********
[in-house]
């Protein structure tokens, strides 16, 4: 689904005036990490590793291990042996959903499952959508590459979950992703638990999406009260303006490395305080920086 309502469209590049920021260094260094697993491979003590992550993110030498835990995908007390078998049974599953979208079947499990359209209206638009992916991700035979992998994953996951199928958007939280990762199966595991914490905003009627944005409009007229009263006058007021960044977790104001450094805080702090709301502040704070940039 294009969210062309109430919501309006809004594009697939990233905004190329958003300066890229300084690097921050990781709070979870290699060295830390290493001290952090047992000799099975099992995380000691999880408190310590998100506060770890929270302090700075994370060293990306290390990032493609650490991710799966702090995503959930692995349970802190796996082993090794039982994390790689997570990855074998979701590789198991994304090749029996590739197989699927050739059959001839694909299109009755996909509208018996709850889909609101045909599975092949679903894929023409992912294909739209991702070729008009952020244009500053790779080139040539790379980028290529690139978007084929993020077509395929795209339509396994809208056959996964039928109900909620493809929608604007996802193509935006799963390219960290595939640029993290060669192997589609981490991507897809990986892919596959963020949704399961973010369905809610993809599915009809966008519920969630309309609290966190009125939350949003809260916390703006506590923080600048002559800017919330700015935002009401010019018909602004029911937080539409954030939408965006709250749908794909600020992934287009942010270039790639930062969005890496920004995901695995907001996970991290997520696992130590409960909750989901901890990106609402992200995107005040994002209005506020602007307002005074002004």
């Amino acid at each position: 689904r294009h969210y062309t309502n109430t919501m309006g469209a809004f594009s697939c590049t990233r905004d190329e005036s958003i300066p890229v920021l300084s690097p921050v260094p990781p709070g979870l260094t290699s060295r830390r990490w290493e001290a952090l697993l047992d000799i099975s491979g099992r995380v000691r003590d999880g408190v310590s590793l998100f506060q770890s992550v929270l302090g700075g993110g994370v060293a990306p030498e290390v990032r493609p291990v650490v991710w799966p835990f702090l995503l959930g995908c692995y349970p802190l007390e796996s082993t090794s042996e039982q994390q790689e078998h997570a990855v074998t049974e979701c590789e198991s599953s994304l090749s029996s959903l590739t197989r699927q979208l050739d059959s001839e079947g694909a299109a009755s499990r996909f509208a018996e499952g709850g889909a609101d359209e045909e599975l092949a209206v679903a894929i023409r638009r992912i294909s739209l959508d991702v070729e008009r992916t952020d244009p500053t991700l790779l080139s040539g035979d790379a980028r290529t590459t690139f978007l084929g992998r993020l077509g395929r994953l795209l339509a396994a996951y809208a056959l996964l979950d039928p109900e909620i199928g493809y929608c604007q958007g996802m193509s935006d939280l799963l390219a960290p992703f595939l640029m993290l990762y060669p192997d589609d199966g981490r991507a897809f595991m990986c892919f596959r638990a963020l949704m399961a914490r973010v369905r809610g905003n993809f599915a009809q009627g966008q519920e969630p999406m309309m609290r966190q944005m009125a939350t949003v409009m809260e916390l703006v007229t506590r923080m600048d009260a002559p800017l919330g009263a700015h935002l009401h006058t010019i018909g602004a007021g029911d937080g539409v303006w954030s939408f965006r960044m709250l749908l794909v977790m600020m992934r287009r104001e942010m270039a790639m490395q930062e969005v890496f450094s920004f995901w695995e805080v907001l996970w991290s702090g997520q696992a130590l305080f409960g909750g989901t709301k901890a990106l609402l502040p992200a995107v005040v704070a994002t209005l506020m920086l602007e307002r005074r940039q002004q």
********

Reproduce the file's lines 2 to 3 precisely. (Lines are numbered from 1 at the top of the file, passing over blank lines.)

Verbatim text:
């Protein structure tokens, strides 16, 4: 689904005036990490590793291990042996959903499952959508590459979950992703638990999406009260303006490395305080920086 309502469209590049920021260094260094697993491979003590992550993110030498835990995908007390078998049974599953979208079947499990359209209206638009992916991700035979992998994953996951199928958007939280990762199966595991914490905003009627944005409009007229009263006058007021960044977790104001450094805080702090709301502040704070940039 294009969210062309109430919501309006809004594009697939990233905004190329958003300066890229300084690097921050990781709070979870290699060295830390290493001290952090047992000799099975099992995380000691999880408190310590998100506060770890929270302090700075994370060293990306290390990032493609650490991710799966702090995503959930692995349970802190796996082993090794039982994390790689997570990855074998979701590789198991994304090749029996590739197989699927050739059959001839694909299109009755996909509208018996709850889909609101045909599975092949679903894929023409992912294909739209991702070729008009952020244009500053790779080139040539790379980028290529690139978007084929993020077509395929795209339509396994809208056959996964039928109900909620493809929608604007996802193509935006799963390219960290595939640029993290060669192997589609981490991507897809990986892919596959963020949704399961973010369905809610993809599915009809966008519920969630309309609290966190009125939350949003809260916390703006506590923080600048002559800017919330700015935002009401010019018909602004029911937080539409954030939408965006709250749908794909600020992934287009942010270039790639930062969005890496920004995901695995907001996970991290997520696992130590409960909750989901901890990106609402992200995107005040994002209005506020602007307002005074002004």
């Amino acid at each position: 689904r294009h969210y062309t309502n109430t919501m309006g469209a809004f594009s697939c590049t990233r905004d190329e005036s958003i300066p890229v920021l300084s690097p921050v260094p990781p709070g979870l260094t290699s060295r830390r990490w290493e001290a952090l697993l047992d000799i099975s491979g099992r995380v000691r003590d999880g408190v310590s590793l998100f506060q770890s992550v929270l302090g700075g993110g994370v060293a990306p030498e290390v990032r493609p291990v650490v991710w799966p835990f702090l995503l959930g995908c692995y349970p802190l007390e796996s082993t090794s042996e039982q994390q790689e078998h997570a990855v074998t049974e979701c590789e198991s599953s994304l090749s029996s959903l590739t197989r699927q979208l050739d059959s001839e079947g694909a299109a009755s499990r996909f509208a018996e499952g709850g889909a609101d359209e045909e599975l092949a209206v679903a894929i023409r638009r992912i294909s739209l959508d991702v070729e008009r992916t952020d244009p500053t991700l790779l080139s040539g035979d790379a980028r290529t590459t690139f978007l084929g992998r993020l077509g395929r994953l795209l339509a396994a996951y809208a056959l996964l979950d039928p109900e909620i199928g493809y929608c604007q958007g996802m193509s935006d939280l799963l390219a960290p992703f595939l640029m993290l990762y060669p192997d589609d199966g981490r991507a897809f595991m990986c892919f596959r638990a963020l949704m399961a914490r973010v369905r809610g905003n993809f599915a009809q009627g966008q519920e969630p999406m309309m609290r966190q944005m009125a939350t949003v409009m809260e916390l703006v007229t506590r923080m600048d009260a002559p800017l919330g009263a700015h935002l009401h006058t010019i018909g602004a007021g029911d937080g539409v303006w954030s939408f965006r960044m709250l749908l794909v977790m600020m992934r287009r104001e942010m270039a790639m490395q930062e969005v890496f450094s920004f995901w695995e805080v907001l996970w991290s702090g997520q696992a130590l305080f409960g909750g989901t709301k901890a990106l609402l502040p992200a995107v005040v704070a994002t209005l506020m920086l602007e307002r005074r940039q002004q």